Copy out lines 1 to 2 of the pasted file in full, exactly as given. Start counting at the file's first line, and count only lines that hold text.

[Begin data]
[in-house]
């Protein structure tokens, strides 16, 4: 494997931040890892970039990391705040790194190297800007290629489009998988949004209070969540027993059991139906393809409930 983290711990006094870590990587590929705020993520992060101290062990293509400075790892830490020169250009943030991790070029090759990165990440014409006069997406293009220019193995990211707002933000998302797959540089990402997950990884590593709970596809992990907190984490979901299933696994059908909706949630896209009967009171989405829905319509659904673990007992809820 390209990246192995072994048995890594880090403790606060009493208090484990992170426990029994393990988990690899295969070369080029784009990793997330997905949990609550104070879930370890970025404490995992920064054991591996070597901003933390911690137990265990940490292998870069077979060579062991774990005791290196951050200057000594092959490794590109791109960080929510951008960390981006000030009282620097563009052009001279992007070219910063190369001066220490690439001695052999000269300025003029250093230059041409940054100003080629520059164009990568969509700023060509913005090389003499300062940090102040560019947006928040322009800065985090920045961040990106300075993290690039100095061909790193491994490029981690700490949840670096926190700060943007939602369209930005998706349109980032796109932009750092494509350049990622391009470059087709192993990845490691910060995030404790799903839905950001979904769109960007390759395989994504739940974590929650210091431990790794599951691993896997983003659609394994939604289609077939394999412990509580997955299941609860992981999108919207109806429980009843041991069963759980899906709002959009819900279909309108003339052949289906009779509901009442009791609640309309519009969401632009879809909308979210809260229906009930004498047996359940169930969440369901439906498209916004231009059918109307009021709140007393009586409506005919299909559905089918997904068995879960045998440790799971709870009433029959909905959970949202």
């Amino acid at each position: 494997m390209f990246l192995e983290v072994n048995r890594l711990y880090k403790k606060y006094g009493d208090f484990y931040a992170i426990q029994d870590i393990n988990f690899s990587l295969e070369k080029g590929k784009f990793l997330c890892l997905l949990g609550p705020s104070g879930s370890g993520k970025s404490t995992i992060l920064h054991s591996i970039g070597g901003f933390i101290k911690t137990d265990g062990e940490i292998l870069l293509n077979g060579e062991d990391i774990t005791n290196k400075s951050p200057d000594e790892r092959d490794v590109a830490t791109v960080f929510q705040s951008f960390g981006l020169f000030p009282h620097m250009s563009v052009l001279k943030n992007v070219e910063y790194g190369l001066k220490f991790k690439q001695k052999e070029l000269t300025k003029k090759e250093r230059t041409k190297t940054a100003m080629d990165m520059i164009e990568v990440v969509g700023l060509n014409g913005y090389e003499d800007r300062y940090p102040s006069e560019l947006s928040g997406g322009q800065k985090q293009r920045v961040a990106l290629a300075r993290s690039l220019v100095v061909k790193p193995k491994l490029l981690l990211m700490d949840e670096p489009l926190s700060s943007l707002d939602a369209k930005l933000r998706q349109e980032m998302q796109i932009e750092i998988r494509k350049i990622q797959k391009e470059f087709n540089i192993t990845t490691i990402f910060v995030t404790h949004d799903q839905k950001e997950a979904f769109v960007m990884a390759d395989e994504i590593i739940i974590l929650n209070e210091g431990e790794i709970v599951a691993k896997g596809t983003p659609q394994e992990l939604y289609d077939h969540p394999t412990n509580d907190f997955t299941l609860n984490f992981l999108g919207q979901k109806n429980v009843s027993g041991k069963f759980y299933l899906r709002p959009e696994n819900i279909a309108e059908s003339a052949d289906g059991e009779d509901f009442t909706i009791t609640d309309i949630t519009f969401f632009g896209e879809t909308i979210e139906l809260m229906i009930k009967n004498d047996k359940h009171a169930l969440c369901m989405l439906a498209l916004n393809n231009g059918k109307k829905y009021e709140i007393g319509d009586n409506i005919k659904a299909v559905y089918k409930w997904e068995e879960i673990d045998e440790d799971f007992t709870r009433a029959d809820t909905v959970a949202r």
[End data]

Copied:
[in-house]
């Protein structure tokens, strides 16, 4: 494997931040890892970039990391705040790194190297800007290629489009998988949004209070969540027993059991139906393809409930 983290711990006094870590990587590929705020993520992060101290062990293509400075790892830490020169250009943030991790070029090759990165990440014409006069997406293009220019193995990211707002933000998302797959540089990402997950990884590593709970596809992990907190984490979901299933696994059908909706949630896209009967009171989405829905319509659904673990007992809820 390209990246192995072994048995890594880090403790606060009493208090484990992170426990029994393990988990690899295969070369080029784009990793997330997905949990609550104070879930370890970025404490995992920064054991591996070597901003933390911690137990265990940490292998870069077979060579062991774990005791290196951050200057000594092959490794590109791109960080929510951008960390981006000030009282620097563009052009001279992007070219910063190369001066220490690439001695052999000269300025003029250093230059041409940054100003080629520059164009990568969509700023060509913005090389003499300062940090102040560019947006928040322009800065985090920045961040990106300075993290690039100095061909790193491994490029981690700490949840670096926190700060943007939602369209930005998706349109980032796109932009750092494509350049990622391009470059087709192993990845490691910060995030404790799903839905950001979904769109960007390759395989994504739940974590929650210091431990790794599951691993896997983003659609394994939604289609077939394999412990509580997955299941609860992981999108919207109806429980009843041991069963759980899906709002959009819900279909309108003339052949289906009779509901009442009791609640309309519009969401632009879809909308979210809260229906009930004498047996359940169930969440369901439906498209916004231009059918109307009021709140007393009586409506005919299909559905089918997904068995879960045998440790799971709870009433029959909905959970949202």